Abolition 2000 – Global Network to Eliminate Nuclear Weapons

On October 2nd, the international day of nonviolence, Abolition 2000 held its fourth webinar on issues related to our goals of eliminating nuclear weapons and nuclear power, this time on the crucial issue of the Iran Nuclear Deal, the JCPOA, which came into force in 2015 and which President Trump has apparently dedicated his presidency to destroying.

Three speakers: Emad Kiyaei from the Middle East Treaty Organisation project; Tarja Cronberg, from the SIPRI European security program, and; Jamal Abdi, president of the US-based, National Iranian American Council, shared their thoughts on how we have reached the situation we’re in, what the different interests in play are, and how events may pan out in the near future, with the 2020 NPT Review Conference on the horizon.  The webinar was moderated by Abolition 2000 committee member, Sharon Dolev.

Kiyaei gave an account of how the JCPOA came into being and what it achieved; in return for an end to economic sanctions, Teheran would voluntarily submit itself to the strictest monitoring and inspection regime of any country on the planet.  The JCPOA was seen as a fantastic coup for multilateralism and non-proliferation and a blueprint for how to deal with other countries in the future that may wish to stray down the path of nuclear weaponry.  Trump’s strategy, according to Kiyaei, puts at risks the entire structure of international diplomacy by undermining multilateralism and replacing it with a bullying approach to international relations.  Of course, his unilateral approach isn’t limited to Iran as Trump has also seen fit to tear up the Paris Climate Agreements and the INF treaty, among others.  Such a strategy is pushing Iran to perhaps evaluate that there is no way to alleviate the pressure of sanctions through diplomacy, something which could possibly lead to Iran abandoning the NPT in the near future.  This course of action, would of course also undermine all attempts at resolving conflicts across the entire region in which Iranian support of proxies can be identified.  The JCPOA was key to bringing Iran back into the world community of nations.  This possibility now hangs by a thread.

For her part, Tarja Cronberg, gave a European perspective on the subject, explaining how it had been European efforts that started the negotiations, allowing both the US and Iran to avoid the accusations of appeasing the enemy by covering themselves with the respectability of multilateral diplomacy. Trump’s withdrawal from the JCPOA effectively destroys the agreement because the US are sanctioning any company from trading with Iran with the threat of not being able to trade in the US.  For Cronberg, the very issue of nuclear diplomacy is at stake, for this reason the EU and the P5+1 partners must ensure that the JCPOA survives.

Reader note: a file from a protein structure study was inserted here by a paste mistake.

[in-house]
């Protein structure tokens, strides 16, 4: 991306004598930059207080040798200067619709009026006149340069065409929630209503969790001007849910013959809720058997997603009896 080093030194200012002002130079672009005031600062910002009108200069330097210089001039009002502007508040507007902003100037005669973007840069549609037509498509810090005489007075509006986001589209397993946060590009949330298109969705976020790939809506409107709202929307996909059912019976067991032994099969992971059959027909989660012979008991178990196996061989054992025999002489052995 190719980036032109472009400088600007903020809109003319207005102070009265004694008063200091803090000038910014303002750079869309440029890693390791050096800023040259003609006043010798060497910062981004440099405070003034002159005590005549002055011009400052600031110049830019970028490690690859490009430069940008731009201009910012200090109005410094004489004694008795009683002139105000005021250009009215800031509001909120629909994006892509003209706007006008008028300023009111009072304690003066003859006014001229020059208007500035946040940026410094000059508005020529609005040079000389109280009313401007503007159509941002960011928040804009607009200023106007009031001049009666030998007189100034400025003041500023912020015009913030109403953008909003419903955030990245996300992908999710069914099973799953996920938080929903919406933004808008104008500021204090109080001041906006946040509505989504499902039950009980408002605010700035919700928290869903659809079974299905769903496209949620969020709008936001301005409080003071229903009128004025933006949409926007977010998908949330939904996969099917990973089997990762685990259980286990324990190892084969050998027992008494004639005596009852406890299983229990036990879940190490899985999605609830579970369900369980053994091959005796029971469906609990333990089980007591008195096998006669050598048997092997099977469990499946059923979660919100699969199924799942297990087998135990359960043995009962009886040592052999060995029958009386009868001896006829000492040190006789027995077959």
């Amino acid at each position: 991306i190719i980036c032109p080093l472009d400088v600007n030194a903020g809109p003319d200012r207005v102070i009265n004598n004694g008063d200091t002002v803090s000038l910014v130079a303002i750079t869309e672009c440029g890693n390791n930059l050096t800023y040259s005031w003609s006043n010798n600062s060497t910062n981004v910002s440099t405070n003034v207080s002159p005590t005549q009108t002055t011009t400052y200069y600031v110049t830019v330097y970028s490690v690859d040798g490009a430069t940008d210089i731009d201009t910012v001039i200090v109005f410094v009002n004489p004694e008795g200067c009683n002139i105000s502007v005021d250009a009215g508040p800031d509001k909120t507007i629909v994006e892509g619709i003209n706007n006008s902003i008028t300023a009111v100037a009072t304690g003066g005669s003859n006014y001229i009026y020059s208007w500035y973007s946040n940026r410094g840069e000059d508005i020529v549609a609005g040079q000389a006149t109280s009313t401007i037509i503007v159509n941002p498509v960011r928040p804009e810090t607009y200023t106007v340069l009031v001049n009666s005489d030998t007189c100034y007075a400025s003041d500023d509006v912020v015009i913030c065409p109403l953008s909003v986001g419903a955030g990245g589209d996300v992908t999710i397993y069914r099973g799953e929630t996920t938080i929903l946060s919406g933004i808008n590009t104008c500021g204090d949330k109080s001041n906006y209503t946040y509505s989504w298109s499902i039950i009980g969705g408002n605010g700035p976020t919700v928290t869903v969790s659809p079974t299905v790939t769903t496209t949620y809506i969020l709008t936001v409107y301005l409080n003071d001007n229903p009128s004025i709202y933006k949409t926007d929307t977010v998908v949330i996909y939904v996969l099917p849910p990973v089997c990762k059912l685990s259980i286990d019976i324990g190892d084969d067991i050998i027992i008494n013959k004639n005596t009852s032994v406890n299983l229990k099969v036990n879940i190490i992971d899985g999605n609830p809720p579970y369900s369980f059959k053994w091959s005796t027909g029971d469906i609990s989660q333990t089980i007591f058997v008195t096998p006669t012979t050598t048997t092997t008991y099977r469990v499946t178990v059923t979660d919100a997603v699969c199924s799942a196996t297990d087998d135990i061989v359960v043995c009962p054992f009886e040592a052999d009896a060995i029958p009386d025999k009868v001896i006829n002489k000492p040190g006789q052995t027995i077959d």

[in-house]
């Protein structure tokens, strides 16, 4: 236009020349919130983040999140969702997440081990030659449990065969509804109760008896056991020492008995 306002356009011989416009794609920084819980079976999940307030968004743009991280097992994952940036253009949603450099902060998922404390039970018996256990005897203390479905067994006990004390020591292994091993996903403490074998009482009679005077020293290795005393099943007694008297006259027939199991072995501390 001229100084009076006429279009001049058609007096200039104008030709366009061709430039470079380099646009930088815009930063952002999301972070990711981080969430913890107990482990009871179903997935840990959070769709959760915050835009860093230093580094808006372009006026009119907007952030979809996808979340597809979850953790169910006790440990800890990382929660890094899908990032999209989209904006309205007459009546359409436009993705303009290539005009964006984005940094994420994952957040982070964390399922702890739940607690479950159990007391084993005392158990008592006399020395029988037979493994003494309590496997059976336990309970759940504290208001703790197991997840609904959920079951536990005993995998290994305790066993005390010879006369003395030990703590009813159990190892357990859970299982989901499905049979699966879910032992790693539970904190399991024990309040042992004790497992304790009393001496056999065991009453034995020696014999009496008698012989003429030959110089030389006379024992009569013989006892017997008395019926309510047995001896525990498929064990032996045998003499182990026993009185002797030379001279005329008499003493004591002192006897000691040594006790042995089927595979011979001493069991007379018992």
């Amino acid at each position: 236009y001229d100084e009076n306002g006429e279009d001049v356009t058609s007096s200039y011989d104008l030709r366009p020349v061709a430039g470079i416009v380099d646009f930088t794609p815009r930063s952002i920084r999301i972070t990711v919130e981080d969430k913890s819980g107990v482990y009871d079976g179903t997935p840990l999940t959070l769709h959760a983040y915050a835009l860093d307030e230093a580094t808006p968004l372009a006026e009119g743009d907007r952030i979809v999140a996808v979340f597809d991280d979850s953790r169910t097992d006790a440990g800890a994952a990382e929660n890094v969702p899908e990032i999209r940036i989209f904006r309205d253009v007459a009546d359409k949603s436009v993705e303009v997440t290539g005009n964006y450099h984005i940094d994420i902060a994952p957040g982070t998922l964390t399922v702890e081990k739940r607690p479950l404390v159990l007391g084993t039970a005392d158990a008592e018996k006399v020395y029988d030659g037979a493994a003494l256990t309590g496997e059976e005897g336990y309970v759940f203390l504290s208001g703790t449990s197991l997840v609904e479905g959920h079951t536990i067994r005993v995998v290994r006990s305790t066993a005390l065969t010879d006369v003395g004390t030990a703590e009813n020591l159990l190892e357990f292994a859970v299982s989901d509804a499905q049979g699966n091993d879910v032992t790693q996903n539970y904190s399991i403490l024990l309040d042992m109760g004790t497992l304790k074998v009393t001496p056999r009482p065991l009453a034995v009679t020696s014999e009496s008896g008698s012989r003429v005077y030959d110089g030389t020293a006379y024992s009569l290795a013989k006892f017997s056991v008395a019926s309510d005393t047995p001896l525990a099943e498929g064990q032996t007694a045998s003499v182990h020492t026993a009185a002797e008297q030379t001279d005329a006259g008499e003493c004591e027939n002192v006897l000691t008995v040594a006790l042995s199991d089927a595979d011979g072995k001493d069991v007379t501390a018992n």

Jamal Abdi wound up the interventions, describing US policy under Trump as a con game and that what truly motivates US foreign policy has been exposed, namely the ability to sell weapons to allies in the region.  Arguments of human rights, national security and the War on Terror are all smokescreens behind which arms deals can be done.  But for Abdi, the fact that Trump pulled back from the brink of armed conflict with Iran after recent tensions in the Straits of Hormuz, and with Iran bringing down a US drone, forced powers in the region to establish a much more pragmatic approach to Iran.  After decades of aggressive foreign policy in the region, believing that the US would always support any anti-Iran rhetoric, suddenly it is clear the Trump will not rush to war, despite his advisors egging him on.  The problem we are faced with now is how to get the US to back down and re-enter the JCPOA before it’s too late.  Certainly it is clear throughout the world that the high-pressure tactics used against Iran are not working and that a US unilateral approach to diplomacy is counterproductive.  Far from Iran intensifying its position as world pariah, the US increasingly appears to be taking on that mantle.

The session ended with an interesting exchange of views during the Q and A, with all agreeing on the need to salvage the JCPOA in order to protect the NPT, which although under intense pressure, is still the biggest forum for international nuclear disarmament issues.

You can access all the presentations made during the webinar at this link.